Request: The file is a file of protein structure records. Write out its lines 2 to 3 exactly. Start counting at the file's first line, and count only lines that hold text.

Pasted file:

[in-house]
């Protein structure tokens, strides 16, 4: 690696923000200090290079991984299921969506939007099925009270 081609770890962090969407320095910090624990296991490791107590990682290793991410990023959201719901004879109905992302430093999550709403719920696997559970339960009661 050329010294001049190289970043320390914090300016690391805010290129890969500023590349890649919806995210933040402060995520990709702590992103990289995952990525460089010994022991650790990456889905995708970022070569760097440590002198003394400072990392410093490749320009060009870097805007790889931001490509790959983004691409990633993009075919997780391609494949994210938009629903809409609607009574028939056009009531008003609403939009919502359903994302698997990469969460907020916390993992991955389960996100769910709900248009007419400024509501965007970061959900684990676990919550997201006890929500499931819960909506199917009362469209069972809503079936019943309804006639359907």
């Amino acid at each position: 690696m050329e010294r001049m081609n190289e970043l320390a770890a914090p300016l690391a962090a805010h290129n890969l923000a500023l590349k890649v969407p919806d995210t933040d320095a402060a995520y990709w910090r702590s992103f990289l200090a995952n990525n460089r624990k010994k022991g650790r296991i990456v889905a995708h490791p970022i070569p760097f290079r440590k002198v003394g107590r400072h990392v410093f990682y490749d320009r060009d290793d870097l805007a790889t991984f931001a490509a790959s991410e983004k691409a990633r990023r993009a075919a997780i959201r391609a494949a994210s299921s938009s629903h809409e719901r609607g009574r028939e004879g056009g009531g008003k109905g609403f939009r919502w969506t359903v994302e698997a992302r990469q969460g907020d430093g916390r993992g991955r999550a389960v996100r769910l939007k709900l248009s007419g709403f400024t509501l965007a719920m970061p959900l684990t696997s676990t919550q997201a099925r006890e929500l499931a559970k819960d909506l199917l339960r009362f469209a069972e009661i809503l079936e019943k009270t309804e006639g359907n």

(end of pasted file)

């Protein structure tokens, strides 16, 4: 690696923000200090290079991984299921969506939007099925009270 081609770890962090969407320095910090624990296991490791107590990682290793991410990023959201719901004879109905992302430093999550709403719920696997559970339960009661 050329010294001049190289970043320390914090300016690391805010290129890969500023590349890649919806995210933040402060995520990709702590992103990289995952990525460089010994022991650790990456889905995708970022070569760097440590002198003394400072990392410093490749320009060009870097805007790889931001490509790959983004691409990633993009075919997780391609494949994210938009629903809409609607009574028939056009009531008003609403939009919502359903994302698997990469969460907020916390993992991955389960996100769910709900248009007419400024509501965007970061959900684990676990919550997201006890929500499931819960909506199917009362469209069972809503079936019943309804006639359907």
């Amino acid at each position: 690696m050329e010294r001049m081609n190289e970043l320390a770890a914090p300016l690391a962090a805010h290129n890969l923000a500023l590349k890649v969407p919806d995210t933040d320095a402060a995520y990709w910090r702590s992103f990289l200090a995952n990525n460089r624990k010994k022991g650790r296991i990456v889905a995708h490791p970022i070569p760097f290079r440590k002198v003394g107590r400072h990392v410093f990682y490749d320009r060009d290793d870097l805007a790889t991984f931001a490509a790959s991410e983004k691409a990633r990023r993009a075919a997780i959201r391609a494949a994210s299921s938009s629903h809409e719901r609607g009574r028939e004879g056009g009531g008003k109905g609403f939009r919502w969506t359903v994302e698997a992302r990469q969460g907020d430093g916390r993992g991955r999550a389960v996100r769910l939007k709900l248009s007419g709403f400024t509501l965007a719920m970061p959900l684990t696997s676990t919550q997201a099925r006890e929500l499931a559970k819960d909506l199917l339960r009362f469209a069972e009661i809503l079936e019943k009270t309804e006639g359907n």